Tenth Slice of Cheese: Hedonic Rehabilitation

Memo to Self: “Learn to play"

 

Addiction is a dysfunction in the brain’s hedonic system - basically, a broken pleasure sense. The repeated and intense use of rewarding chemicals and behaviors to the point of intoxication, and the dopamine spikes in the brain that accompany them, damage the brain’s ability to experience normal pleasure from normally pleasurable activities. This is called anhedonia.

 

Fortunately, the dopamine system can heal, and normal “hedonic tone” can be restored. One of the first steps is to remove the repeated insult of intoxication. Once large and fast dopamine spikes stop, brain receptors for dopamine begin to normalize.

 

But this takes more than abstinence. If the dopamine system is to fully recover, it is crucial to put normal dopamine releases - from normal pleasurable activities - back into the equation.

 

This may sounds a little strange, but a big part of recovery is practicing pleasure - engaging in healthy, rewarding activities that release normal amounts of dopamine, and restore hedonic tone.

 

I call this “hedonic rehabilitation,” and there is increasing evidence that a major source of recovery resilience is setting aside time to deliberately engage in healthy, rewarding activities that compete with continued drug use, and make recovery fun.

 

wonder if you/we need to learn new ways to celebrate and to reward ourselves?

Work is easy, but play …?

                                                                                       LeClair Bissell, MD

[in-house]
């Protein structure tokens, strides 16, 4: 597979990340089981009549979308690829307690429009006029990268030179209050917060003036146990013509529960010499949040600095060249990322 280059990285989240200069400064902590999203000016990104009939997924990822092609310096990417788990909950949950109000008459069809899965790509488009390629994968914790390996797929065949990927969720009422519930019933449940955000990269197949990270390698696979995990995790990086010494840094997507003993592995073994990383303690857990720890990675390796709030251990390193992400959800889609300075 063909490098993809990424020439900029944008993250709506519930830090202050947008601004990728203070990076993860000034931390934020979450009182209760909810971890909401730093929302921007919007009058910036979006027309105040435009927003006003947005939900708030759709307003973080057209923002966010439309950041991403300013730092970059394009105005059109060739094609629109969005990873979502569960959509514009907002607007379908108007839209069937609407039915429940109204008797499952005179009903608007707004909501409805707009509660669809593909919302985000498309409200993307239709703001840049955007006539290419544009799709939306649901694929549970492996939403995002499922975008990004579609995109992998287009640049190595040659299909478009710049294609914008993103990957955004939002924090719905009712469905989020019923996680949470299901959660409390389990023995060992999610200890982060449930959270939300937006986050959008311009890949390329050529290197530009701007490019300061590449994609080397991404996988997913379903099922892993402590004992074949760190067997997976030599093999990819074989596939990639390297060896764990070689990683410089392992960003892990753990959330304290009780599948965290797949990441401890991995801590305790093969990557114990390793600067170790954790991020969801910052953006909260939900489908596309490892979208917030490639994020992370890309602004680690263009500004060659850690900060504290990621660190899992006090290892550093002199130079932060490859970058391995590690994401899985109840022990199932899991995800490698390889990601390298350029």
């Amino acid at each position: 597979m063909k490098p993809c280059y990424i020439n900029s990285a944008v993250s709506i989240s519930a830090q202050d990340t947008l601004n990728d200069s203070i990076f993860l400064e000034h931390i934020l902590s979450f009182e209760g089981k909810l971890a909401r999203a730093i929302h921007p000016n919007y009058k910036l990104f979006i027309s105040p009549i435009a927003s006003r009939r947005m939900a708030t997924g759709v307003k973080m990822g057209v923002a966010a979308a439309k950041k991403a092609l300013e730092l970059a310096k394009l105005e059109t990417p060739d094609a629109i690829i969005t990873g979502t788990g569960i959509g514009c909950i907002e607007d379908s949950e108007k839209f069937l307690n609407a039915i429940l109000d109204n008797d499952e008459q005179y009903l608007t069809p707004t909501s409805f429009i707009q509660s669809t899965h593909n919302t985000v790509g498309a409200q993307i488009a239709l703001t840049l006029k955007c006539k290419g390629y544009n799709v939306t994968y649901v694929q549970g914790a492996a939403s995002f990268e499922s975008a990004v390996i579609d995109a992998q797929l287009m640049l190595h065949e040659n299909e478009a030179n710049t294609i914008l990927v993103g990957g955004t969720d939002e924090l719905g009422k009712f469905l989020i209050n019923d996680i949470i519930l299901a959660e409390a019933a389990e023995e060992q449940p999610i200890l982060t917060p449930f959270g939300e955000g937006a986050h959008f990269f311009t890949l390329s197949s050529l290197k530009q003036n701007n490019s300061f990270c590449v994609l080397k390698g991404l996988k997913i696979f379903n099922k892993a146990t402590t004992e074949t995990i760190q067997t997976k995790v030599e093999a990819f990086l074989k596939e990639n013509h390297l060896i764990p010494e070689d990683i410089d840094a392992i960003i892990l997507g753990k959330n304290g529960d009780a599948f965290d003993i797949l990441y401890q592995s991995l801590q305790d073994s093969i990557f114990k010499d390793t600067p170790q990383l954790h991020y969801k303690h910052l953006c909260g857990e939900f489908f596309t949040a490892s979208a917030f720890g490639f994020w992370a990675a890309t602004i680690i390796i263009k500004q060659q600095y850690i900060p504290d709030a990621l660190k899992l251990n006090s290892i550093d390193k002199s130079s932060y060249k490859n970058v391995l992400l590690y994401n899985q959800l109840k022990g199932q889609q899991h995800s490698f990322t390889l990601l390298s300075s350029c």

Sanibel, Florida; 1998

Tribute to a Pioneer: Dr. LeClair Bissell, MD, NCAC (1928 - 2008) 

Hedonic Rehabilitation: What we did at LeMont

 

There is a wonderful tradition in many Utah families of setting aside one night each week for the family to be together, and usually to engage in a fun, recreational activity. This is done deliberately, consistently, and undistracted by appointments, television or media.

At Le Mont, we wanted to continue this tradition in a way that made sense from a recovery point of view. We set Wednesday nights aside for everyone in the house, residents and staff, to have dinner together, and then engage in what we called Men’s Night Out. All of use would pile into the van and go night skiing. Or paint-balling. Or go-kart racing. Or to play miniature golf (some activities were more popular than others).

 

We followed the recommendations in the Kelly and White book, Addiction Recovery Management, and set aside time to deliberately engage in normal, healthy, rewarding activities - things that made recovery fun, and that could offset the value of continued drug use. It had a highly salutary effect on the morale of the house, it brought us closer together as brothers in recovery, and I think it helped all of us repair our brains a little bit.

 

There is an increasing field of recreational activities for people in recovery across the nation. Let’s hope it continues to grow.

 

Examples of recovery-oriented recreation and physical activity:

 

Fit2Recover

 

Phoenix Multisport

 

Sober Cruises

 

Jaywalker Lodge Service and Expeditions, Carbondale, Colorado

 

St. Christopher’s Sober Tailgating, Baton Rouge, Louisiana

 

The Haven Sober Softball

 

Clean and Sober Softball Association, Washington State

 

Leisure in Recovery, Canada